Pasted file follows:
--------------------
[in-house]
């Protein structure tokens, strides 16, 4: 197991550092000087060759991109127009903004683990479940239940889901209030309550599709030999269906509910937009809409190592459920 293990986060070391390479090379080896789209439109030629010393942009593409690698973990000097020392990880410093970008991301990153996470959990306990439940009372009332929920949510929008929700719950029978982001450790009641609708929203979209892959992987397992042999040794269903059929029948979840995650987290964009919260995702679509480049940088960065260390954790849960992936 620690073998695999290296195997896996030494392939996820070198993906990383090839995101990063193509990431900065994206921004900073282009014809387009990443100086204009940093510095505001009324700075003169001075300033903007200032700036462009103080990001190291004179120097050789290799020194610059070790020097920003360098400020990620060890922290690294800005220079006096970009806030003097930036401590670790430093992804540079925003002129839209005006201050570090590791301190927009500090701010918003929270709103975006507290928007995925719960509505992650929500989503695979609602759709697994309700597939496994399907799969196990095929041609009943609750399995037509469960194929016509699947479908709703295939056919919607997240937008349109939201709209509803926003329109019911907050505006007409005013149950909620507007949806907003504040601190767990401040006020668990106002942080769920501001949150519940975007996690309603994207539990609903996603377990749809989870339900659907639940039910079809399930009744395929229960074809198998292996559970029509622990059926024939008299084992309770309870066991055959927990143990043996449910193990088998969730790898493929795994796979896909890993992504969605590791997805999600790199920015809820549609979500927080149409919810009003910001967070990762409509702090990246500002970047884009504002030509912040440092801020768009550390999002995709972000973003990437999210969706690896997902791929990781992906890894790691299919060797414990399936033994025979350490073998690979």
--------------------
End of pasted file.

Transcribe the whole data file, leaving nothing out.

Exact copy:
[in-house]
């Protein structure tokens, strides 16, 4: 197991550092000087060759991109127009903004683990479940239940889901209030309550599709030999269906509910937009809409190592459920 293990986060070391390479090379080896789209439109030629010393942009593409690698973990000097020392990880410093970008991301990153996470959990306990439940009372009332929920949510929008929700719950029978982001450790009641609708929203979209892959992987397992042999040794269903059929029948979840995650987290964009919260995702679509480049940088960065260390954790849960992936 620690073998695999290296195997896996030494392939996820070198993906990383090839995101990063193509990431900065994206921004900073282009014809387009990443100086204009940093510095505001009324700075003169001075300033903007200032700036462009103080990001190291004179120097050789290799020194610059070790020097920003360098400020990620060890922290690294800005220079006096970009806030003097930036401590670790430093992804540079925003002129839209005006201050570090590791301190927009500090701010918003929270709103975006507290928007995925719960509505992650929500989503695979609602759709697994309700597939496994399907799969196990095929041609009943609750399995037509469960194929016509699947479908709703295939056919919607997240937008349109939201709209509803926003329109019911907050505006007409005013149950909620507007949806907003504040601190767990401040006020668990106002942080769920501001949150519940975007996690309603994207539990609903996603377990749809989870339900659907639940039910079809399930009744395929229960074809198998292996559970029509622990059926024939008299084992309770309870066991055959927990143990043996449910193990088998969730790898493929795994796979896909890993992504969605590791997805999600790199920015809820549609979500927080149409919810009003910001967070990762409509702090990246500002970047884009504002030509912040440092801020768009550390999002995709972000973003990437999210969706690896997902791929990781992906890894790691299919060797414990399936033994025979350490073998690979």